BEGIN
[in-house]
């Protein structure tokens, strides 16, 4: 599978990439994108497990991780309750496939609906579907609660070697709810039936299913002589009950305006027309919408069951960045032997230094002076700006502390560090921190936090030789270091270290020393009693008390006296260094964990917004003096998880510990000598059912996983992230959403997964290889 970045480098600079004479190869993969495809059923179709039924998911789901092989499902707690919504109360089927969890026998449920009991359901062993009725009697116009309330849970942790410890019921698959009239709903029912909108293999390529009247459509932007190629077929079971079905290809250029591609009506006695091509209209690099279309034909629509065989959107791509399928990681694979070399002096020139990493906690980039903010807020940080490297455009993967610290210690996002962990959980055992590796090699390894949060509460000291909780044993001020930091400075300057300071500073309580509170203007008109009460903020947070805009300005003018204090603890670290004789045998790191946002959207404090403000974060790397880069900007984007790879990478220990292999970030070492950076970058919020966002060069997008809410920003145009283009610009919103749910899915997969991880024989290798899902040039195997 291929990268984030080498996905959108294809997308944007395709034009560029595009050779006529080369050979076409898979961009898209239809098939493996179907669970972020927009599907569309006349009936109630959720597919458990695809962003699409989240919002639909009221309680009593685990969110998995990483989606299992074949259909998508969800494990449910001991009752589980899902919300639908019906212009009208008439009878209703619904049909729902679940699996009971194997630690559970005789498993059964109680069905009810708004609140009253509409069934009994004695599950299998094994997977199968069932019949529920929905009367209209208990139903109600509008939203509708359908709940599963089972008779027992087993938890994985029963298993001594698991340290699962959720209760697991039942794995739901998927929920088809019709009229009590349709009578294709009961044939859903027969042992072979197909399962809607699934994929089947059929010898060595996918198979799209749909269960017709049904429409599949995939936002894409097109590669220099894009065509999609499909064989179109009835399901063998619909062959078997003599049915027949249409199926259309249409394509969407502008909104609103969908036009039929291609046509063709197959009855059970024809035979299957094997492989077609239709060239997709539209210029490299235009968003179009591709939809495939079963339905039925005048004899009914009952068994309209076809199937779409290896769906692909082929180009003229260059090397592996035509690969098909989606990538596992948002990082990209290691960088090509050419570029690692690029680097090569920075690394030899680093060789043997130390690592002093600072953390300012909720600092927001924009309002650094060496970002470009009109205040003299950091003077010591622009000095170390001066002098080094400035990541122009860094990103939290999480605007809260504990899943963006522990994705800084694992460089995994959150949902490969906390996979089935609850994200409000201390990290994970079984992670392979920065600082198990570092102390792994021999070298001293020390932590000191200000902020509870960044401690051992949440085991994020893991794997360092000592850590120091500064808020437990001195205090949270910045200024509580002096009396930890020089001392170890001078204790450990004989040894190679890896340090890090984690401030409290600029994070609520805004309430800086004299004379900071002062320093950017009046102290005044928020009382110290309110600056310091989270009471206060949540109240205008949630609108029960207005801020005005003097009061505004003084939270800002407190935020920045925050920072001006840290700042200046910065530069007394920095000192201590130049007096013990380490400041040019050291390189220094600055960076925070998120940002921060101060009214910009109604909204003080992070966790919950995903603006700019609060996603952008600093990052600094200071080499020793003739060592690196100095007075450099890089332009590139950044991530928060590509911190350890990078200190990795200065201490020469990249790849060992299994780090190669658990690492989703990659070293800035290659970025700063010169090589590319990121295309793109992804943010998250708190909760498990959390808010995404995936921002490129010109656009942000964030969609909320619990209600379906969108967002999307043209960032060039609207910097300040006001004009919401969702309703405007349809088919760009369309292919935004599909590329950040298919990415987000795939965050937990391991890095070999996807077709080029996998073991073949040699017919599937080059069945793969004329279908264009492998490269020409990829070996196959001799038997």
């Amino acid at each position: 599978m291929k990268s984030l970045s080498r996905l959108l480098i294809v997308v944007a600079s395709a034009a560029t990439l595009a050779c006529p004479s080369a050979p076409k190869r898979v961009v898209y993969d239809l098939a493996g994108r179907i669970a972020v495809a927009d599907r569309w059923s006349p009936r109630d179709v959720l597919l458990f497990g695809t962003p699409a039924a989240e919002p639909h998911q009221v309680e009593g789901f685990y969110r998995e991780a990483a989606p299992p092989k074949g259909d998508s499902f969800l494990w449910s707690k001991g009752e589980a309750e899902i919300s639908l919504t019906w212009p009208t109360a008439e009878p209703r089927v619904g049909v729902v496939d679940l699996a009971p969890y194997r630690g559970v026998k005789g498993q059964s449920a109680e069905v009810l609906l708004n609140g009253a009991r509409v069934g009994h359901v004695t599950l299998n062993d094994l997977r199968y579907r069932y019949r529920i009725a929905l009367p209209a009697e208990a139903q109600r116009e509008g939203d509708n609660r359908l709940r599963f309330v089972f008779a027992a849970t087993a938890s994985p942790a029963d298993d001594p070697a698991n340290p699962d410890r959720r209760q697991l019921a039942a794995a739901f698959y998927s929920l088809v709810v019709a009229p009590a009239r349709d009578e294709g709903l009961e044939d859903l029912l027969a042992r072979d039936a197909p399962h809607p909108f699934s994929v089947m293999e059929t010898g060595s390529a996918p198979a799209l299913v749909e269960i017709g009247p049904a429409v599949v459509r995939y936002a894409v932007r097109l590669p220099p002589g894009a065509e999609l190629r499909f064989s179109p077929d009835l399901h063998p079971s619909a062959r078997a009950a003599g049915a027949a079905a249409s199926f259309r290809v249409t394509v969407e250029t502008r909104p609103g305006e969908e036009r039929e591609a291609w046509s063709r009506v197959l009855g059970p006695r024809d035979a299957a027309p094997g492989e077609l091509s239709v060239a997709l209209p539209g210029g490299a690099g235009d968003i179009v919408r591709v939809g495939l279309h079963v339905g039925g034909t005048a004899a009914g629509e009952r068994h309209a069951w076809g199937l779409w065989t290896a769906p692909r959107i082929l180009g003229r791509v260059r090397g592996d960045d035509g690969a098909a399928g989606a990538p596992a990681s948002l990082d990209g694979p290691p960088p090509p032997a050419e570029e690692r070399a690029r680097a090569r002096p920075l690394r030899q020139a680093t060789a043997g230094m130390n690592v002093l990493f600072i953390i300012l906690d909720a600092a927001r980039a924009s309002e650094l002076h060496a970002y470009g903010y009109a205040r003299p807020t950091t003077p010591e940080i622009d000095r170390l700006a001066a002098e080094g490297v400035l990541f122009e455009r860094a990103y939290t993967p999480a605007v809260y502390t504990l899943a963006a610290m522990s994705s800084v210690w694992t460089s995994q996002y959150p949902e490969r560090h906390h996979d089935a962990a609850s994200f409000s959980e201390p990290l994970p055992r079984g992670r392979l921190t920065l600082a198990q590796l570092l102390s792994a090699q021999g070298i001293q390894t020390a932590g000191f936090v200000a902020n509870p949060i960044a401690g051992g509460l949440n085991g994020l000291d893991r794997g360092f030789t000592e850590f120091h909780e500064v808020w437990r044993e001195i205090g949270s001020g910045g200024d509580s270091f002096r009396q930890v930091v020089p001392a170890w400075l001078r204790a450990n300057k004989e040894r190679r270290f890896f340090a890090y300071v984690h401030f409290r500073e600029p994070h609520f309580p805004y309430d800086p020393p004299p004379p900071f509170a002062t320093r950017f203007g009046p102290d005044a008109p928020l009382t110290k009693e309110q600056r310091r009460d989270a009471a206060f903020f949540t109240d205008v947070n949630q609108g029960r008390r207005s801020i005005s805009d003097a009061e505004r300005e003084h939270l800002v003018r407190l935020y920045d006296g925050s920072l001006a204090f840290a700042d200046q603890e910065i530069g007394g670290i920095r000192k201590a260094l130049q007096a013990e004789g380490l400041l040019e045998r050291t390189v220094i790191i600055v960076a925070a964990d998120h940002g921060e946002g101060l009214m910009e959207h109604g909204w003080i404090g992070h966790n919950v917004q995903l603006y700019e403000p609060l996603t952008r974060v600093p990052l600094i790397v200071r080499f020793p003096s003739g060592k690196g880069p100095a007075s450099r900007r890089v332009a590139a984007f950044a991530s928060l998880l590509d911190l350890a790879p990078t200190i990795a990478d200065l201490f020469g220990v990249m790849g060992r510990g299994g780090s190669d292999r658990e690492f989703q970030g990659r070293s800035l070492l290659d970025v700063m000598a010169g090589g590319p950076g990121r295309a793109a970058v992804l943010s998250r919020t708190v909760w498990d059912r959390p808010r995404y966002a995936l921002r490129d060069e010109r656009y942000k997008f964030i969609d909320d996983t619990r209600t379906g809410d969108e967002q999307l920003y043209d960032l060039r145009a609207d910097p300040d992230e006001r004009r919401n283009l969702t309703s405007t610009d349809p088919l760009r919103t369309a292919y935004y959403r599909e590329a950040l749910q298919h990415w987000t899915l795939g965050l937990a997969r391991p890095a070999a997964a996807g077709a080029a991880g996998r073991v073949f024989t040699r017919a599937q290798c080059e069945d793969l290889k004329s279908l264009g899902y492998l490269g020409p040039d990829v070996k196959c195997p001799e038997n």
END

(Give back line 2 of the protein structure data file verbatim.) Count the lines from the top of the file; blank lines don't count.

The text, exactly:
């Protein structure tokens, strides 16, 4: 599978990439994108497990991780309750496939609906579907609660070697709810039936299913002589009950305006027309919408069951960045032997230094002076700006502390560090921190936090030789270091270290020393009693008390006296260094964990917004003096998880510990000598059912996983992230959403997964290889 970045480098600079004479190869993969495809059923179709039924998911789901092989499902707690919504109360089927969890026998449920009991359901062993009725009697116009309330849970942790410890019921698959009239709903029912909108293999390529009247459509932007190629077929079971079905290809250029591609009506006695091509209209690099279309034909629509065989959107791509399928990681694979070399002096020139990493906690980039903010807020940080490297455009993967610290210690996002962990959980055992590796090699390894949060509460000291909780044993001020930091400075300057300071500073309580509170203007008109009460903020947070805009300005003018204090603890670290004789045998790191946002959207404090403000974060790397880069900007984007790879990478220990292999970030070492950076970058919020966002060069997008809410920003145009283009610009919103749910899915997969991880024989290798899902040039195997 291929990268984030080498996905959108294809997308944007395709034009560029595009050779006529080369050979076409898979961009898209239809098939493996179907669970972020927009599907569309006349009936109630959720597919458990695809962003699409989240919002639909009221309680009593685990969110998995990483989606299992074949259909998508969800494990449910001991009752589980899902919300639908019906212009009208008439009878209703619904049909729902679940699996009971194997630690559970005789498993059964109680069905009810708004609140009253509409069934009994004695599950299998094994997977199968069932019949529920929905009367209209208990139903109600509008939203509708359908709940599963089972008779027992087993938890994985029963298993001594698991340290699962959720209760697991039942794995739901998927929920088809019709009229009590349709009578294709009961044939859903027969042992072979197909399962809607699934994929089947059929010898060595996918198979799209749909269960017709049904429409599949995939936002894409097109590669220099894009065509999609499909064989179109009835399901063998619909062959078997003599049915027949249409199926259309249409394509969407502008909104609103969908036009039929291609046509063709197959009855059970024809035979299957094997492989077609239709060239997709539209210029490299235009968003179009591709939809495939079963339905039925005048004899009914009952068994309209076809199937779409290896769906692909082929180009003229260059090397592996035509690969098909989606990538596992948002990082990209290691960088090509050419570029690692690029680097090569920075690394030899680093060789043997130390690592002093600072953390300012909720600092927001924009309002650094060496970002470009009109205040003299950091003077010591622009000095170390001066002098080094400035990541122009860094990103939290999480605007809260504990899943963006522990994705800084694992460089995994959150949902490969906390996979089935609850994200409000201390990290994970079984992670392979920065600082198990570092102390792994021999070298001293020390932590000191200000902020509870960044401690051992949440085991994020893991794997360092000592850590120091500064808020437990001195205090949270910045200024509580002096009396930890020089001392170890001078204790450990004989040894190679890896340090890090984690401030409290600029994070609520805004309430800086004299004379900071002062320093950017009046102290005044928020009382110290309110600056310091989270009471206060949540109240205008949630609108029960207005801020005005003097009061505004003084939270800002407190935020920045925050920072001006840290700042200046910065530069007394920095000192201590130049007096013990380490400041040019050291390189220094600055960076925070998120940002921060101060009214910009109604909204003080992070966790919950995903603006700019609060996603952008600093990052600094200071080499020793003739060592690196100095007075450099890089332009590139950044991530928060590509911190350890990078200190990795200065201490020469990249790849060992299994780090190669658990690492989703990659070293800035290659970025700063010169090589590319990121295309793109992804943010998250708190909760498990959390808010995404995936921002490129010109656009942000964030969609909320619990209600379906969108967002999307043209960032060039609207910097300040006001004009919401969702309703405007349809088919760009369309292919935004599909590329950040298919990415987000795939965050937990391991890095070999996807077709080029996998073991073949040699017919599937080059069945793969004329279908264009492998490269020409990829070996196959001799038997």